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Lists and Tuples in the Real World - Python

Different languages use different kinds of data structures to handle the way data is arranged in memory. This article looks at two of the more common data structures used by Python.

  1. Data Structures in Python: Lists and Tuples
  2. List
  3. Tuple
  4. Lists and Tuples in the Real World
By: A.P.Rajshekhar
Rating: starstarstarstarstar / 14
January 29, 2007

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The example application will implement a ring buffer or a bounded buffer using a list. In a bounded buffer, once the capacity is full, then the first element i.e. the oldest element is replaced with newest element. The implementation uses a class switch pattern. Here is the code:

class RingBuffer(object):
""" class that implements a not-yet-full buffer """

  def __init__(self, size_max):
self.max = size_max
self.data = [ ]

  class __Full(object):
""" class that implements a full buffer """
def append(self, x):
""" Append an element overwriting the oldest one. """
self.data[self.cur] = x
self.cur = (self.cur+1) % self.max

    def tolist(self):
""" return list of elements in correct order. """
return self.data[self.cur:] + self.data[:self.cur]

    def append(self, x):
""" append an element at the end of the buffer. """
if len(self.data) == self.max:
self.cur = 0
# Permanently change self's class from non-full to full
self.__class__ = __Full

    def tolist(self):
""" Return a list of elements from the oldest to the newest. """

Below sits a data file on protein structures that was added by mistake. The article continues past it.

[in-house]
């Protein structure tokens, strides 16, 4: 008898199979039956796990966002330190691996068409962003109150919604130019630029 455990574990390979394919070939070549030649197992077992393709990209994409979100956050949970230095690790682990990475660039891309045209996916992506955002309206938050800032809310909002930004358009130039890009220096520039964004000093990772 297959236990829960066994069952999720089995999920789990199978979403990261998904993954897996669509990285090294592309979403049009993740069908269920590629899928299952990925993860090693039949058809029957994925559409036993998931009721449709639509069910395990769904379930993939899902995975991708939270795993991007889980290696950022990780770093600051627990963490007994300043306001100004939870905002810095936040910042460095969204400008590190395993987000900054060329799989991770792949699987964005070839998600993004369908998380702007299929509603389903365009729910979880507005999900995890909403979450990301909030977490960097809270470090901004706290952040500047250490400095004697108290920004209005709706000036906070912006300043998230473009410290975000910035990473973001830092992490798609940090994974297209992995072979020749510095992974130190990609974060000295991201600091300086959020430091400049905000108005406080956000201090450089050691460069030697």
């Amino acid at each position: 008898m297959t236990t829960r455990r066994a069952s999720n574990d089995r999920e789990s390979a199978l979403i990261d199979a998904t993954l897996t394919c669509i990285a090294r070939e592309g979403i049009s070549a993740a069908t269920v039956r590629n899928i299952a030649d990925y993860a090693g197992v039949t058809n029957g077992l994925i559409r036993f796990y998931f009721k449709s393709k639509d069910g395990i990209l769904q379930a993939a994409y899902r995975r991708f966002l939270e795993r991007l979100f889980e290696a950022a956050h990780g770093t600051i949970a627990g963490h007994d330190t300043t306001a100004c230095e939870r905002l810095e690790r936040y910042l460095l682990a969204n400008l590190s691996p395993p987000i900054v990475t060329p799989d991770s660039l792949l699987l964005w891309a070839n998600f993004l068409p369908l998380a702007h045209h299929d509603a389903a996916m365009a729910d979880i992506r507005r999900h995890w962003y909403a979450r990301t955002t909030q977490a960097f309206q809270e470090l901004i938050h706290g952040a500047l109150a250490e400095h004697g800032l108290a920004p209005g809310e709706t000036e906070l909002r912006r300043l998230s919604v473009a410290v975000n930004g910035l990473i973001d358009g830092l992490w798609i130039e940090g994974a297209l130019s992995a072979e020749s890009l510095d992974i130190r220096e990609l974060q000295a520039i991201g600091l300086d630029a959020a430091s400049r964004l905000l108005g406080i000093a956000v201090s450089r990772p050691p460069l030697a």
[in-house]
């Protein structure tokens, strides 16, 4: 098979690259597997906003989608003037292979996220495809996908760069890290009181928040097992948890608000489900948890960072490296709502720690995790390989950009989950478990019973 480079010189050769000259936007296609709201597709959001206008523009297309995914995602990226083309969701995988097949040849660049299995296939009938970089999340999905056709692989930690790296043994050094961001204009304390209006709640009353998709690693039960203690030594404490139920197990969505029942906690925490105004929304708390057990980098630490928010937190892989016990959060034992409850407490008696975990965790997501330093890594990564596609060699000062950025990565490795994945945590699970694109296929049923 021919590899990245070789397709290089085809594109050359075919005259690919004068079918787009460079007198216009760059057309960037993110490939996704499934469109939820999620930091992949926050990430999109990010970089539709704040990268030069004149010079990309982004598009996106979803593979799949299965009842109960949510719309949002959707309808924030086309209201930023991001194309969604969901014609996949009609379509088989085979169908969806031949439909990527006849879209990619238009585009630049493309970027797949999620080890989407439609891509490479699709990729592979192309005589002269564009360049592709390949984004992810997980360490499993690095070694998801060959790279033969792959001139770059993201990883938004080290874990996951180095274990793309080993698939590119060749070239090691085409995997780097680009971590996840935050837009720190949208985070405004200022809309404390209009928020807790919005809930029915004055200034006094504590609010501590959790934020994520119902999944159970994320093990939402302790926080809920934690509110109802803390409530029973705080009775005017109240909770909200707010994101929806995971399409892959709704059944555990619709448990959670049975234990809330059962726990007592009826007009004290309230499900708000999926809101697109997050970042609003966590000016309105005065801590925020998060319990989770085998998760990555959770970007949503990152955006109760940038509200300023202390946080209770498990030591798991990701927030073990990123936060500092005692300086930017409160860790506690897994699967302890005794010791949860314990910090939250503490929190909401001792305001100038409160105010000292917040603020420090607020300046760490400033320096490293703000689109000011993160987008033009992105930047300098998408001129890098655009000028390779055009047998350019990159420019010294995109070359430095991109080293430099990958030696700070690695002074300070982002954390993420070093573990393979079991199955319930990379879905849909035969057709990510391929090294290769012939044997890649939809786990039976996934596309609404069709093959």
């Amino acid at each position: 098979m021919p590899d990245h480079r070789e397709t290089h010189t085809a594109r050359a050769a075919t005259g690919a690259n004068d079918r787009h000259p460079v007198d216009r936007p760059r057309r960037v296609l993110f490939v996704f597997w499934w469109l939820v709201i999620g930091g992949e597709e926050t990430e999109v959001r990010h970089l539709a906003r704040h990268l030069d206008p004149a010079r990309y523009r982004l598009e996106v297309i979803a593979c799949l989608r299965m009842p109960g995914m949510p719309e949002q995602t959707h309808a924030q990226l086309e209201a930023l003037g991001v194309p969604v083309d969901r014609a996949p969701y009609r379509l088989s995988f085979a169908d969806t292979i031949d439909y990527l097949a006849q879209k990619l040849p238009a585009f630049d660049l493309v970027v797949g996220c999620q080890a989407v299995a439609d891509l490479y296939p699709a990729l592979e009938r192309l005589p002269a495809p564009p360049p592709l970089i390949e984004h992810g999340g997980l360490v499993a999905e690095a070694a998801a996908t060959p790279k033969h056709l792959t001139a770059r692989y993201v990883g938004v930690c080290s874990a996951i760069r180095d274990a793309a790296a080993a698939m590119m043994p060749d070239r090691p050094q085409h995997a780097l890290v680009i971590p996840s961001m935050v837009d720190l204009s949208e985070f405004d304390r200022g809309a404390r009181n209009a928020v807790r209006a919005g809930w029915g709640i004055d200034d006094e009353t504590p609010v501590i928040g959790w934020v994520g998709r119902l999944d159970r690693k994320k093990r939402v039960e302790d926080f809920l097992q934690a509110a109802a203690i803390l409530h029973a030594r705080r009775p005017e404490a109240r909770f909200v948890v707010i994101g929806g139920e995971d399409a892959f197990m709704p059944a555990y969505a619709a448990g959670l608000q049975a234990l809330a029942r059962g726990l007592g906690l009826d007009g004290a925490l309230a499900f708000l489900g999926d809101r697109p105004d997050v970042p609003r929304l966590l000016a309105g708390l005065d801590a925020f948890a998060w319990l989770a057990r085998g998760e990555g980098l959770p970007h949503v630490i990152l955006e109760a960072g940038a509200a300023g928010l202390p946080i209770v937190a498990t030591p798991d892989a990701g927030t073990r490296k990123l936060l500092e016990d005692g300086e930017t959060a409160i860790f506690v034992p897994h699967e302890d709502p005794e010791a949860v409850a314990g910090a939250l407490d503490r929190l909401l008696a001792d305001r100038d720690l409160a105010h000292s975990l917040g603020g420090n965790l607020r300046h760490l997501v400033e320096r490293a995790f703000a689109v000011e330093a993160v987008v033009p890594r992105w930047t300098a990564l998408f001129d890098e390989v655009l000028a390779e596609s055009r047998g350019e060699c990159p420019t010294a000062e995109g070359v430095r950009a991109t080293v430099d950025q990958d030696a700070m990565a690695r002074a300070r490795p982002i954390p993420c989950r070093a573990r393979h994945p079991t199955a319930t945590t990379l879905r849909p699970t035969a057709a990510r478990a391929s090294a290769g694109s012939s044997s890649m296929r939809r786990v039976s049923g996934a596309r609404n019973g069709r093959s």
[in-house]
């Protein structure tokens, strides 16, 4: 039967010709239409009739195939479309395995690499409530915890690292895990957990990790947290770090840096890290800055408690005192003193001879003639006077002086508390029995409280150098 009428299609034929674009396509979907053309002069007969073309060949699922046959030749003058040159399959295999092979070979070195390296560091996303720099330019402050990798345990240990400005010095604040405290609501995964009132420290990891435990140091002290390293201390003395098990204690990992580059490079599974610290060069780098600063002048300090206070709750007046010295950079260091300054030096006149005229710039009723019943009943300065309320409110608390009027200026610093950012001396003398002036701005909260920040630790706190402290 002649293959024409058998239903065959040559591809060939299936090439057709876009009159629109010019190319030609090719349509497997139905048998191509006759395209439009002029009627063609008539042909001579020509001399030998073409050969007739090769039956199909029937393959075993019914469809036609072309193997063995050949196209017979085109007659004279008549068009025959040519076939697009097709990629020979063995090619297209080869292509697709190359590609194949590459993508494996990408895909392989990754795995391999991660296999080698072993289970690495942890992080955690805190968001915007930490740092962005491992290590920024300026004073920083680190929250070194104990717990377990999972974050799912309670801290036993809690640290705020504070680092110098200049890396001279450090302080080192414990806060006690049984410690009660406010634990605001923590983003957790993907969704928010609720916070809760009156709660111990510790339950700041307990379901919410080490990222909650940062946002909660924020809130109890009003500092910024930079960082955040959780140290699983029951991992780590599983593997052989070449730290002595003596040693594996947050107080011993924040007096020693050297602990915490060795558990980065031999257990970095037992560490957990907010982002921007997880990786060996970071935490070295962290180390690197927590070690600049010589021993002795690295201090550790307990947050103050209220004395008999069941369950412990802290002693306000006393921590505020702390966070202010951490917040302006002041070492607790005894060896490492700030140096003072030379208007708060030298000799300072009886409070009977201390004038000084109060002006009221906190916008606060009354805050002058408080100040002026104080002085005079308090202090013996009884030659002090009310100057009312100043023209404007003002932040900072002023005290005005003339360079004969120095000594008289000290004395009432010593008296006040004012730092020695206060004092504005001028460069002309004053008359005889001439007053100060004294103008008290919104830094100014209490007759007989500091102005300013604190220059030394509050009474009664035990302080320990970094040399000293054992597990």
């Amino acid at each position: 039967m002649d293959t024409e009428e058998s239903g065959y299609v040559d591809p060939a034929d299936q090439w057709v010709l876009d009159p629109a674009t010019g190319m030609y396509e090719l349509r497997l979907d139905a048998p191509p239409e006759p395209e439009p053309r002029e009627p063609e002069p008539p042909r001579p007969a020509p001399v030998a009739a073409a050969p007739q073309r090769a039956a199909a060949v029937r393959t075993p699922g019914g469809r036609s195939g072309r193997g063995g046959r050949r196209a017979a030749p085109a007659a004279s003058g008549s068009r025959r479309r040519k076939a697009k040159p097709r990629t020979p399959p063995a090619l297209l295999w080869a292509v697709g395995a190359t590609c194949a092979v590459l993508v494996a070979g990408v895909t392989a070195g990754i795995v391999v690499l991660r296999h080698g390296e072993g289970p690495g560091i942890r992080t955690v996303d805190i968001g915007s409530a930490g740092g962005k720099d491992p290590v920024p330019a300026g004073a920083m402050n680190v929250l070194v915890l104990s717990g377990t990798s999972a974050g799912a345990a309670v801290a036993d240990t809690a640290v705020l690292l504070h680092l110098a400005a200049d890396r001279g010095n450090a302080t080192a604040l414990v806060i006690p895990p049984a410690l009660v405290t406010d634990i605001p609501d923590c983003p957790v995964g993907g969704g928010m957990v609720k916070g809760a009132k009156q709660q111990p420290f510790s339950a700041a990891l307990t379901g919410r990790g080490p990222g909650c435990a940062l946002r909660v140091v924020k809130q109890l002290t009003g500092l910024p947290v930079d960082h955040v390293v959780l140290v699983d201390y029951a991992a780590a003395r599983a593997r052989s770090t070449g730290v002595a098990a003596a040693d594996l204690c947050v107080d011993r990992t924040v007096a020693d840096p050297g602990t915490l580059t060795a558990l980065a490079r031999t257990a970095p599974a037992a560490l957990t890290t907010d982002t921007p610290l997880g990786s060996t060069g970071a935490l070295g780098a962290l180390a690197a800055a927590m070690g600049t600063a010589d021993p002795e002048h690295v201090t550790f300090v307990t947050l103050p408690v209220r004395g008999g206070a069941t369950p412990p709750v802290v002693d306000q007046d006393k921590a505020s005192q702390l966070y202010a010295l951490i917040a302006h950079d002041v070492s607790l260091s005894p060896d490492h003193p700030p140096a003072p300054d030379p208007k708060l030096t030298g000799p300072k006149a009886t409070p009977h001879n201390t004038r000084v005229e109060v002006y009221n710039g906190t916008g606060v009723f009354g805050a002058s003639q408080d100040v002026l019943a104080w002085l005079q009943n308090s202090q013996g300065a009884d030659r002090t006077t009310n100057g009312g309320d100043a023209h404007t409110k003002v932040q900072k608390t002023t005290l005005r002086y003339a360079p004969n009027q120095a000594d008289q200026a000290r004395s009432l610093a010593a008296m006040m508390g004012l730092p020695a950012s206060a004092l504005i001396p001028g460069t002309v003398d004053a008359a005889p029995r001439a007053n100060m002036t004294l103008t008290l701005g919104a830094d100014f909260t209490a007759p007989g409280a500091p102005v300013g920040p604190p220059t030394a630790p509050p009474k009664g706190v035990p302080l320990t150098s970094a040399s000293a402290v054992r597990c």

return self.data

The class defines an empty list as a buffer. The nested class __Full implements the logic to overwrite the oldest element if the buffer is full. The tolist method returns the list in the correct order. Next the append method of the outer class i.e. RingBuffer appends a new item to the end of the list. It also checks whether the length of the buffer is equal to the maximum size. If it is equal, then the buffer's state is changed to full. The tolist method returns the buffer. The following is a sample implementation that shows how to use the RingBuffer class:

if __name__ == '__main__':
x = RingBuffer(5)
x.append(1); x.append(2); x.append(3); x.append(4)
print x.__class__, x.tolist( )
print x.__class__, x.tolist( )
print x.data, x.tolist( )
x.append(7); x.append(8); x.append(9); x.append(10)
print x.data, x.tolist( )

That brings us to the end of this discussion. List and tuple are the basic data structures found in Python. On the basis of these, more complex structures such as trees can be developed. How to implement them will be a topic for discussion in the future. Till thenů

>>> More Python Articles          >>> More By A.P.Rajshekhar

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